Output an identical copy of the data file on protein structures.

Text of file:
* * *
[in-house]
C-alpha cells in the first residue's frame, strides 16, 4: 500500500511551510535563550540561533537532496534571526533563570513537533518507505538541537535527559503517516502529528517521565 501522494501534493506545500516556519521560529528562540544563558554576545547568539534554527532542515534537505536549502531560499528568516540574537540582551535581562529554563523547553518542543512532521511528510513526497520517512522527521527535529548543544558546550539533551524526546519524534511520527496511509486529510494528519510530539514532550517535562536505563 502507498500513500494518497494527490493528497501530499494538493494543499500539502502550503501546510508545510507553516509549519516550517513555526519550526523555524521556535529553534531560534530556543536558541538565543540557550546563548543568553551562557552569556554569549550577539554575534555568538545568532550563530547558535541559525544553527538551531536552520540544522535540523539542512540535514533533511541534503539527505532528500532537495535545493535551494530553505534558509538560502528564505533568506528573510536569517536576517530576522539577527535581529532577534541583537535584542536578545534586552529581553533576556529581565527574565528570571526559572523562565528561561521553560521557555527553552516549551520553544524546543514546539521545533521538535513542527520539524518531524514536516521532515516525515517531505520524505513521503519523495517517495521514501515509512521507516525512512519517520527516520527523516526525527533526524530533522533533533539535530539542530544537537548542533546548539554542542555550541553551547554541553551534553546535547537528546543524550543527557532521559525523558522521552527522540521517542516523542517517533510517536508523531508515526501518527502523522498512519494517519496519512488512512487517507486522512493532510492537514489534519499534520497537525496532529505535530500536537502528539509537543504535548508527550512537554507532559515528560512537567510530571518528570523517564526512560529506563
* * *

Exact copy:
[in-house]
C-alpha cells in the first residue's frame, strides 16, 4: 500500500511551510535563550540561533537532496534571526533563570513537533518507505538541537535527559503517516502529528517521565 501522494501534493506545500516556519521560529528562540544563558554576545547568539534554527532542515534537505536549502531560499528568516540574537540582551535581562529554563523547553518542543512532521511528510513526497520517512522527521527535529548543544558546550539533551524526546519524534511520527496511509486529510494528519510530539514532550517535562536505563 502507498500513500494518497494527490493528497501530499494538493494543499500539502502550503501546510508545510507553516509549519516550517513555526519550526523555524521556535529553534531560534530556543536558541538565543540557550546563548543568553551562557552569556554569549550577539554575534555568538545568532550563530547558535541559525544553527538551531536552520540544522535540523539542512540535514533533511541534503539527505532528500532537495535545493535551494530553505534558509538560502528564505533568506528573510536569517536576517530576522539577527535581529532577534541583537535584542536578545534586552529581553533576556529581565527574565528570571526559572523562565528561561521553560521557555527553552516549551520553544524546543514546539521545533521538535513542527520539524518531524514536516521532515516525515517531505520524505513521503519523495517517495521514501515509512521507516525512512519517520527516520527523516526525527533526524530533522533533533539535530539542530544537537548542533546548539554542542555550541553551547554541553551534553546535547537528546543524550543527557532521559525523558522521552527522540521517542516523542517517533510517536508523531508515526501518527502523522498512519494517519496519512488512512487517507486522512493532510492537514489534519499534520497537525496532529505535530500536537502528539509537543504535548508527550512537554507532559515528560512537567510530571518528570523517564526512560529506563